I too have wondered this in the past, and an official explanation has been completely lacking in my research! However, the closest I've found is the suggestion that it's for drainage. The following link of a podcast transcription states the following:
Richard Merritt, a landing support manager with United Space Alliance, says Florida's marshy terrain is the main reason it took nearly a decade to move from one coast to another.
Richard Merritt/Landing Support Manager: We were still a research and development type of aircraft/spacecraft. They just weren't comfortable with the target here. If you look from above and looking on the runway, each side has a lot of water. So, if you didn't make the runway here, you'd be talking to the alligators.
They go on to talk about how it was easier to land on a dry desert (another landing site) because you didn't have to worry about that - so I think that hints that the canal was probably constructed for drainage purposes to keep the runway from being swamped.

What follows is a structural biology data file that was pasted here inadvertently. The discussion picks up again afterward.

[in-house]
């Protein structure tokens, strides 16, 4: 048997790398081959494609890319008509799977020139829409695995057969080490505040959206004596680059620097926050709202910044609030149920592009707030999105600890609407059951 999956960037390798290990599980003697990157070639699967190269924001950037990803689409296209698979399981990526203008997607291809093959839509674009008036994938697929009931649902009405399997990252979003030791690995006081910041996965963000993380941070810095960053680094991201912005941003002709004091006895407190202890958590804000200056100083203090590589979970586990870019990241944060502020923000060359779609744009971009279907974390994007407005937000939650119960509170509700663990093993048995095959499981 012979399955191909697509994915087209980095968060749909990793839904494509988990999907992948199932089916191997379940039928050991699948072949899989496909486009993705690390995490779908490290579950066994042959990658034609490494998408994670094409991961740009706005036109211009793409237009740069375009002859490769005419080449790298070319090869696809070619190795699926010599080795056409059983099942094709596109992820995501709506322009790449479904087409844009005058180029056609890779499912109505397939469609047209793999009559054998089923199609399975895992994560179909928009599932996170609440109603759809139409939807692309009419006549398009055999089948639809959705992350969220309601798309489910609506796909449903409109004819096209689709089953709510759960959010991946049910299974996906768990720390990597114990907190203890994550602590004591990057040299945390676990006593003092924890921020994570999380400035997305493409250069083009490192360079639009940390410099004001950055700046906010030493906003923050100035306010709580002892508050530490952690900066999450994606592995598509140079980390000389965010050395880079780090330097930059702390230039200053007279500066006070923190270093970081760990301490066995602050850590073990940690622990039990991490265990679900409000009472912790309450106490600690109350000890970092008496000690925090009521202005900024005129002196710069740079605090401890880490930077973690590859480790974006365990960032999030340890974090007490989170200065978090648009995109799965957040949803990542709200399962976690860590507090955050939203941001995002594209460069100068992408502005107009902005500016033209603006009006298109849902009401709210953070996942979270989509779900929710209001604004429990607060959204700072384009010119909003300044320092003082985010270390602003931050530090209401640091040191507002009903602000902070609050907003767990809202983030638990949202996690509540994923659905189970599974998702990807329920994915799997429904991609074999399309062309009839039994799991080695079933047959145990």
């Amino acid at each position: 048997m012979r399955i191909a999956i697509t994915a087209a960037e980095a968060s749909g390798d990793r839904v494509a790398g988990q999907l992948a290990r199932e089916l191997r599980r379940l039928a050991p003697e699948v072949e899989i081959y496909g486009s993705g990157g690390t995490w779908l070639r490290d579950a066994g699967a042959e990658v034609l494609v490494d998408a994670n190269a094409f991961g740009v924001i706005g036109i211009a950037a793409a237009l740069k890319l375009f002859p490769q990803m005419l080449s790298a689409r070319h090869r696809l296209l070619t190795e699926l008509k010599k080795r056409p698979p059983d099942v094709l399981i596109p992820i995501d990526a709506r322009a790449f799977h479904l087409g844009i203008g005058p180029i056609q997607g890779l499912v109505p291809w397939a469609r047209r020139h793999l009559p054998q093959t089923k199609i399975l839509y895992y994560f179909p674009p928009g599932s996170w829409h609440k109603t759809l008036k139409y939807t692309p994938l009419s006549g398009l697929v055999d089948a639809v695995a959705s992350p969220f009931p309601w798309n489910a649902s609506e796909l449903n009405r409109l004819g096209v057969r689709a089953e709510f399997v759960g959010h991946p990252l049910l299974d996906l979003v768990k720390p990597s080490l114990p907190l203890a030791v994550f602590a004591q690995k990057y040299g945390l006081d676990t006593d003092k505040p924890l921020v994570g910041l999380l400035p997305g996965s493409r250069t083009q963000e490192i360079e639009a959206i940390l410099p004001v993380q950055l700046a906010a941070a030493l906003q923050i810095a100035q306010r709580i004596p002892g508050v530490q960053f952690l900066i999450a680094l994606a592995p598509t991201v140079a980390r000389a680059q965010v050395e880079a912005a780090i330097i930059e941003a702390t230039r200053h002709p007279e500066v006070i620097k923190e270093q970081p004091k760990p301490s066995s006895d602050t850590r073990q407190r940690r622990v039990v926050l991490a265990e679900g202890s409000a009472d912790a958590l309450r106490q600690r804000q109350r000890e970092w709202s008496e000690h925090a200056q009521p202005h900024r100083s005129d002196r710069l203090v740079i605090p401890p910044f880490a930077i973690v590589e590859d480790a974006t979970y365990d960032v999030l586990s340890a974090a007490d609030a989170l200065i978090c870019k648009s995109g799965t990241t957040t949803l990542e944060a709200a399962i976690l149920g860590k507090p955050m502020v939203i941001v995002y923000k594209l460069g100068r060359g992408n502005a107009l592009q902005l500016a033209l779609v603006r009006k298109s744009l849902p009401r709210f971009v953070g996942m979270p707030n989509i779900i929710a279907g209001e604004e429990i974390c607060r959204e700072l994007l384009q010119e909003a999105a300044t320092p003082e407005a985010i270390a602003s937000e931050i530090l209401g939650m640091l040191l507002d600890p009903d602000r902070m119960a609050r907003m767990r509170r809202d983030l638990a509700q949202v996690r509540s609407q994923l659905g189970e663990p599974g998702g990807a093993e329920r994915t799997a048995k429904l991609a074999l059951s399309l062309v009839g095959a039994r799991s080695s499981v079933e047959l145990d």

There are other theories that have been put forward, but none seem plausible to me:
- The most popular seems to be water needed if a fire should break out - but digging a water filled trench all the way around the runway is an incredibly archaic way to do this, especially when multiple fire hydrants would have been far cheaper to construct and this facility is only found at this runway! In addition, since the shuttle isn't carrying much fuel at all on landing, the chance of a massive fire requiring this much water is rather low.
- Again, security is another theory, but NASA doesn't use this approach anywhere else, and again it's incredibly archaic - we have much better, and cheaper ways of securing facilities these days.
- Material needed to level the runway is another theory, but if this was the only reason then it would have likely all come from one big hole rather than digging a neat trench around the runway.
- If it was needed to catch debris that might blow onto the runway, then we'd see structures with similar purposes in other locations, which we don't. If this was the case, then a simple reinforced fence would have done the job arguably more effectively for a fraction of the cost.